13 discount codes to make your trip cheaper

Related content: how to eat for cheap; how to travel the U.S. as a broke nomad.

Let’s be honest: if you live in the U.S., travel — both nationally and internationally — is constantly threatening to break your budget and leave you with post-vaca woes. Partly thanks to our geographical location and partly thanks to an airline industry that’s completely out of control, flights can be really expensive! Most hotels are honestly nuts, too. ($400/night just to get some shuteye? Are you disconnected from reality??!) And transportation in a given place isn’t always much better. If you’re doling out $2,000+ just to arrive, sleep and get around, your whole travel plan gets squeezed — perhaps causing you to skip some of the actual, you know, SIGHTS.

That’s tragic. And really, really defeating. Thankfully, there are lots of ways to save some bucks on the logistical costs if you know how to work the system, play the points game (get loyal: with a credit card, an airline, a hotel chain, etc.) and SHARE SOME CODES.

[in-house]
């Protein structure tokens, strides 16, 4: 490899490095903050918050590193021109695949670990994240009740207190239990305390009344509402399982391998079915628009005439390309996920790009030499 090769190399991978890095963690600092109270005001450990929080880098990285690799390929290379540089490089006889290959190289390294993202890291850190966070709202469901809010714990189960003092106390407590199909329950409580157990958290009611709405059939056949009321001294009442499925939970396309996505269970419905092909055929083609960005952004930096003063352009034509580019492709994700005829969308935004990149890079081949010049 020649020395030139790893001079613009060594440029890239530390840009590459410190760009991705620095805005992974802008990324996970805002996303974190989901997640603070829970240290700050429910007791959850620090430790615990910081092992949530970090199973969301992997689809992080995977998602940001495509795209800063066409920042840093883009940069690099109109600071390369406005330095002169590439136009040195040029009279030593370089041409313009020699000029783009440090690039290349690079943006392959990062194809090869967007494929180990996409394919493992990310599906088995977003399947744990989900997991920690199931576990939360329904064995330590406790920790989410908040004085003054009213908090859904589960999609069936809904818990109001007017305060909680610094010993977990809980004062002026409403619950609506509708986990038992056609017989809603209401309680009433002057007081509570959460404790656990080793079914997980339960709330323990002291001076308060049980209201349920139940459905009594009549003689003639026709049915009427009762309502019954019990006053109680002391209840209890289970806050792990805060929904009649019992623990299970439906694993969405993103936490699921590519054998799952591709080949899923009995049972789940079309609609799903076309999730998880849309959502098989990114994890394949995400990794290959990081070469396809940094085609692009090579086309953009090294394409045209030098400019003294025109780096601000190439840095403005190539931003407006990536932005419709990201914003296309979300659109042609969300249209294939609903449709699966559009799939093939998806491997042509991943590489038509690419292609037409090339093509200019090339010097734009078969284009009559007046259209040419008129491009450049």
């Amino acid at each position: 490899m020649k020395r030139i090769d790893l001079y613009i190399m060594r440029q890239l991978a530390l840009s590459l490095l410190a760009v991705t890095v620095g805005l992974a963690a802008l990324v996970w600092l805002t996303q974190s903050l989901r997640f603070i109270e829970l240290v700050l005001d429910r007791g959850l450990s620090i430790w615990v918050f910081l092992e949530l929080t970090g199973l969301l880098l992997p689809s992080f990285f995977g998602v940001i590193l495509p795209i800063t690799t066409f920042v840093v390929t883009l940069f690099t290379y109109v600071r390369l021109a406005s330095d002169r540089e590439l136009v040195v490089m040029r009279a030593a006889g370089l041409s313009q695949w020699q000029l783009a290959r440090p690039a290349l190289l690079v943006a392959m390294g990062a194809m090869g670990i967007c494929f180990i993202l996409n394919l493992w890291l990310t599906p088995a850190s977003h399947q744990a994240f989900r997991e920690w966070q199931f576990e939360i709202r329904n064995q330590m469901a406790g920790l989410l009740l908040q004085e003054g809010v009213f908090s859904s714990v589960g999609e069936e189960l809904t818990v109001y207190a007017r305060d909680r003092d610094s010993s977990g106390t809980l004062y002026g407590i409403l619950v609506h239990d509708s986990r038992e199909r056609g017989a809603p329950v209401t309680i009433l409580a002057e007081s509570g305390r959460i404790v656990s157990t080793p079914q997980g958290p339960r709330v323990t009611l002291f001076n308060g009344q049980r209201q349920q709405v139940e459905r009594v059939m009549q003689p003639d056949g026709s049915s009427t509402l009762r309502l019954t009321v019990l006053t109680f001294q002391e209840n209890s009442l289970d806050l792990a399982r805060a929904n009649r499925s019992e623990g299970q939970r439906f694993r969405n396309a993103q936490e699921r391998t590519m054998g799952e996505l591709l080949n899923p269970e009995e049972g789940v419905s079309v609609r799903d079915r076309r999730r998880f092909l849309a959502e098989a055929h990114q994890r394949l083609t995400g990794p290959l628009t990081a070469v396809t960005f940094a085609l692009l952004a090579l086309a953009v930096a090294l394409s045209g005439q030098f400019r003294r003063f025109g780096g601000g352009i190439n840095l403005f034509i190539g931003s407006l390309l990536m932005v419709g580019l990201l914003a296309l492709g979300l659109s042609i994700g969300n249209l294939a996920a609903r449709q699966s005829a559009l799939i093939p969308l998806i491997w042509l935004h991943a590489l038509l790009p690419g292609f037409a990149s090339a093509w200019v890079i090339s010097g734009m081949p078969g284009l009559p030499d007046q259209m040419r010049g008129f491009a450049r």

Here are 13 of my own personalized codes you can use to cut the costs on your next trip. (Bonus: for most of these, I benefit too!)

A pork story: How a father and daughter found culinary commonality over NC ‘cue

When it comes to food, my dad and I don’t have whole lot in common.

I love strong flavors, heat and, as he might describe them, “adventurous” proteins. He doesn’t even want to be in the same room as a garlic clove.

I’ll try anything at least twice. He proudly operates by his personal motto “dare to be dull” — shunning different choices in favor of something he knows he’ll enjoy.

It’s led to a fair amount of dinner and restaurant quibbles. We’ll likely never split an appetizer or agree on the proper ingredients involved in a tomato sauce. I’ll never convince him that octopus is actually super tasty just like he’ll never persuade me that anything is better without chilies.

But our culinary journeys do have one major intersection: barbecue.

Traveling not to visit, but to live

If there’s one skill of the nomad life I’m terrible at it’s this: staying in a place for only a week.

It’s torture — a week seems to be just enough time to find myself settled and fulfilled by new routine before uprooting again. 

As I’m leaving San Ignacio today (Monday), I’m feeling that sentiment sharply.